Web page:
Jaz doesn’t disappoint either with her painful escape from some fellow bounty hunters and her confrontation with an old friend that shows what a complex character she is. Loved it.

Other characters that stand out are a republic ship captain taking on the super star destroyer and showing some amazing military strategy. This scene not only checks the block in giving us a memorable space fight, there’s also real emotional weight that shows the cost of war. And no Star Wars book would be complete without a Hutt. Nema is a mean and crafty snakelike Hutt, nearly unkillable and has an entourage of scary knife-wielding servants. I’d love to see her on the silver screen.

Ultimately the story suffers from trying to tie up too many loose ends. It feels saddle bagged by the weight of having to bridge the story to the Force Awakens and in doing so scenes rush by blindingly fast, doing a great disservice to this story in an attempt to service the next one, which we’ve already seen. All the major build-up between Sloan, Nora, and Rax literally fizzles out. It’s a strange truncated ending.

We rush to  get obligatory status updates on every character (minor and major) and I end up forgetting who is doing what at the end. But by and large, I enjoyed this journey, and we are left with a sense that there are many brave men and women who will continue to fight for what is right and just in this galaxy far, far away.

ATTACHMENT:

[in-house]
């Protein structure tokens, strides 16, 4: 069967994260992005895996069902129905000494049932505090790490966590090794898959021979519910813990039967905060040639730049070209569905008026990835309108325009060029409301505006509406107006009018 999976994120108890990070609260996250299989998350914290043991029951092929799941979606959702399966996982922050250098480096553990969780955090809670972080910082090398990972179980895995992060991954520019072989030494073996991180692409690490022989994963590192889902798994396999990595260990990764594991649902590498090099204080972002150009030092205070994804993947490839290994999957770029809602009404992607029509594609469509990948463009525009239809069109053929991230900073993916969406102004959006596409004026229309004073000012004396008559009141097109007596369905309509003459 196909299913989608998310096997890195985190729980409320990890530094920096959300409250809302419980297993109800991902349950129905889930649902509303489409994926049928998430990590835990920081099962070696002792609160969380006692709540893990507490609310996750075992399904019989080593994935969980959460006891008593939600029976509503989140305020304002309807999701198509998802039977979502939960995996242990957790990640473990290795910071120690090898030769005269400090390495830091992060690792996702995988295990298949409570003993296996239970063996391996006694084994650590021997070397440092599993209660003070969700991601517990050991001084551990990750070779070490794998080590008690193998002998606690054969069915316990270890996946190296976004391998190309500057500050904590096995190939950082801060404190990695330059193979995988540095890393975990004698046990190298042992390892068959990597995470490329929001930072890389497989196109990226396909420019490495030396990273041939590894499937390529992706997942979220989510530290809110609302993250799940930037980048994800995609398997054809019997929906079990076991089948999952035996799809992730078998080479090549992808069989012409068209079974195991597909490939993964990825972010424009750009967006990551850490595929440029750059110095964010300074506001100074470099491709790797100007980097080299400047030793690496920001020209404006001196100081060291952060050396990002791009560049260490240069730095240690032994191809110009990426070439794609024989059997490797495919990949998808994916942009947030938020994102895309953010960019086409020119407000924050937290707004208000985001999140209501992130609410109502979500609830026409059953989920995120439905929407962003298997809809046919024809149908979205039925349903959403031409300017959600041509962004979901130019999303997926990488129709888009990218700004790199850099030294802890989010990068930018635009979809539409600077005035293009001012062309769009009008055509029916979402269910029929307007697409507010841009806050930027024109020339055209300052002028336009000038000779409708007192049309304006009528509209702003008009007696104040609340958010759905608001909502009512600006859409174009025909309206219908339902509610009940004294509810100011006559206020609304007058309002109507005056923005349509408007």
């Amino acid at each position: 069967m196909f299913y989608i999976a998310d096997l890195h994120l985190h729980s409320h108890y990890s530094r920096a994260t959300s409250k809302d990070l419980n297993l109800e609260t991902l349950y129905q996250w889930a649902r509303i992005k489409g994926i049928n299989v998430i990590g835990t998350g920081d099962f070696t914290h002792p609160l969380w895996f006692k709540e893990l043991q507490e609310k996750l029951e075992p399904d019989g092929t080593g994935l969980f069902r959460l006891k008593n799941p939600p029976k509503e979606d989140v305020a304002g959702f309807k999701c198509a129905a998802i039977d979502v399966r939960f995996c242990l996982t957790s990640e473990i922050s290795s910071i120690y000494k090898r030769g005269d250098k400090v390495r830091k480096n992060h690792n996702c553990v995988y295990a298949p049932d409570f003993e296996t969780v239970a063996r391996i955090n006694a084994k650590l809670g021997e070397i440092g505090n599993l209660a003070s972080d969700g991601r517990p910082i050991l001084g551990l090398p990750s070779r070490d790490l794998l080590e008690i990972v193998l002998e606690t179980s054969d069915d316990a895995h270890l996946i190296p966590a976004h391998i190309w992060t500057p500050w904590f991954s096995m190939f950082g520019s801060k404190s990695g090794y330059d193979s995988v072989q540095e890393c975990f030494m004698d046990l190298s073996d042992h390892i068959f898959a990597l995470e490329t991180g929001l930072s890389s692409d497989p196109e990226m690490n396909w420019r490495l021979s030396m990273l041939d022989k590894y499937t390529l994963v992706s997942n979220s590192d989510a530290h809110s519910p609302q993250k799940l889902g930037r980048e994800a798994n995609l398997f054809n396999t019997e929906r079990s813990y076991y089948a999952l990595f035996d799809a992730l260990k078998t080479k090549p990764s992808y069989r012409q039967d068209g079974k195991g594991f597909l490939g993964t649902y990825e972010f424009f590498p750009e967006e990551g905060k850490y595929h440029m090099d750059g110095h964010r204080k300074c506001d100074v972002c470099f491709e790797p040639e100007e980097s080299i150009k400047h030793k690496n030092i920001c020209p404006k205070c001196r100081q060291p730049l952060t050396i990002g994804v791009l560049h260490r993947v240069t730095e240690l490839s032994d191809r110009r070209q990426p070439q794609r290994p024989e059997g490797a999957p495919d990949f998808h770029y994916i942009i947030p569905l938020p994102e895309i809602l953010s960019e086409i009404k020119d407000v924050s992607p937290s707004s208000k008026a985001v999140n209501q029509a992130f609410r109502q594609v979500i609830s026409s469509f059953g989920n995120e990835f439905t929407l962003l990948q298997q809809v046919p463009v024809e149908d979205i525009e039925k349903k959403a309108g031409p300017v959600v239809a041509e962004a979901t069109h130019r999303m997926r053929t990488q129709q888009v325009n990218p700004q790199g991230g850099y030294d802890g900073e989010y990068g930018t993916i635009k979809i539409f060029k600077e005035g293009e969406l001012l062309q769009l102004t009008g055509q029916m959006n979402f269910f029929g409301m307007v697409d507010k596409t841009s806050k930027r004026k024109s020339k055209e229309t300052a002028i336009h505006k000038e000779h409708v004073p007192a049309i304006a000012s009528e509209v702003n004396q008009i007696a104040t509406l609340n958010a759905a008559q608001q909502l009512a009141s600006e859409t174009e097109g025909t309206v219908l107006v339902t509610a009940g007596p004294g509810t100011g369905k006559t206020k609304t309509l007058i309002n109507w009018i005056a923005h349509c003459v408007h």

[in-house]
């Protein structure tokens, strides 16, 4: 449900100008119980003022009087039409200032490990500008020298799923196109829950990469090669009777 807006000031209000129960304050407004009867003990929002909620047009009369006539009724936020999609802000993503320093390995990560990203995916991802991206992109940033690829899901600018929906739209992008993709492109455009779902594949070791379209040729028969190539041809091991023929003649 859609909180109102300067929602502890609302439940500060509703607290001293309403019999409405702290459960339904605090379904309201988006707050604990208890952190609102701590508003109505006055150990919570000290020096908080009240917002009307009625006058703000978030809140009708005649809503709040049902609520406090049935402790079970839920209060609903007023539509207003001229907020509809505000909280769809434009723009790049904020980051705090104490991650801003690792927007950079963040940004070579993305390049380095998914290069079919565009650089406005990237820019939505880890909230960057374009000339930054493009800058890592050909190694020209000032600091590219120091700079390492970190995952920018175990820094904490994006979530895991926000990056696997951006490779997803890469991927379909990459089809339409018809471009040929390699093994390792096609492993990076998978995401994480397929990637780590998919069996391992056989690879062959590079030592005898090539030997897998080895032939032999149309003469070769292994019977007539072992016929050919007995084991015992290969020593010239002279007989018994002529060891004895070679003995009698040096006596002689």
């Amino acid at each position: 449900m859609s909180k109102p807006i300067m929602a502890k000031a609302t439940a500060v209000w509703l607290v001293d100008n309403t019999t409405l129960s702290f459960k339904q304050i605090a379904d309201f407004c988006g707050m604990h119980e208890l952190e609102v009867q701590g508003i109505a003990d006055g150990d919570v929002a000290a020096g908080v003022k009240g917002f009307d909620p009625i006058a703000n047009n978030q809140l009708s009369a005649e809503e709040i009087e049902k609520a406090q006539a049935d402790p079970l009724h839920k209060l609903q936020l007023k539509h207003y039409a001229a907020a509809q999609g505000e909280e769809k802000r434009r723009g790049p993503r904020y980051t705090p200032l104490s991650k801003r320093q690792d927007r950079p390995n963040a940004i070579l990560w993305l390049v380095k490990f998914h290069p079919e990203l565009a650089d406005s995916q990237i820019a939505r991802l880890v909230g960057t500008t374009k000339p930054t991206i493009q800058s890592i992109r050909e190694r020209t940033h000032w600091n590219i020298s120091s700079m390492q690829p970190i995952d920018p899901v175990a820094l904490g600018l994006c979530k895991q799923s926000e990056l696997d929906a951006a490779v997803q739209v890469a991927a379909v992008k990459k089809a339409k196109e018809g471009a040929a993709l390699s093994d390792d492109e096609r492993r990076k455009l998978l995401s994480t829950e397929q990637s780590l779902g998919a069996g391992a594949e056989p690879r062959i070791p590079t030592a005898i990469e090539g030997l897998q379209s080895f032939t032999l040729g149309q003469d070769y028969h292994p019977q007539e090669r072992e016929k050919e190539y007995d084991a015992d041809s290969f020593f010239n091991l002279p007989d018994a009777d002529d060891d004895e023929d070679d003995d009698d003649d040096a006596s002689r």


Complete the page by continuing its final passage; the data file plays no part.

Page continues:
3 of 5 stars

A Crazy Weekend of Celebs, Cosplay and Creativity

Dragon Con 2015, the annual mecca for scifi and fantasy lovers, transformed Atlanta for a weekend and filled downtown with unbridled energy.

This was the year of Mad Max. With so few Mad Max panels, I thought maybe my fellow war boys and wives might be in short supply. But they came in droves, emptying the Citadel and showing up in spectacular cosplay.

My friend went as Dead Pool, and our mission of making a Dead Pool album made for an entertaining weekend. I was officially indoctrinated into the crazy world of this juvenile, obnoxious (anti)hero.

I also got to photograph cosplay star Monika Lee for a story being published by Georgia Tech (where she attends). But Monika already has some amazing photography. What’s a photgrapher to do? I settled for capturing her in the city to set the atmosphere for the con. I can’t share those photos yet, but I did get one fan pic with her that I included here.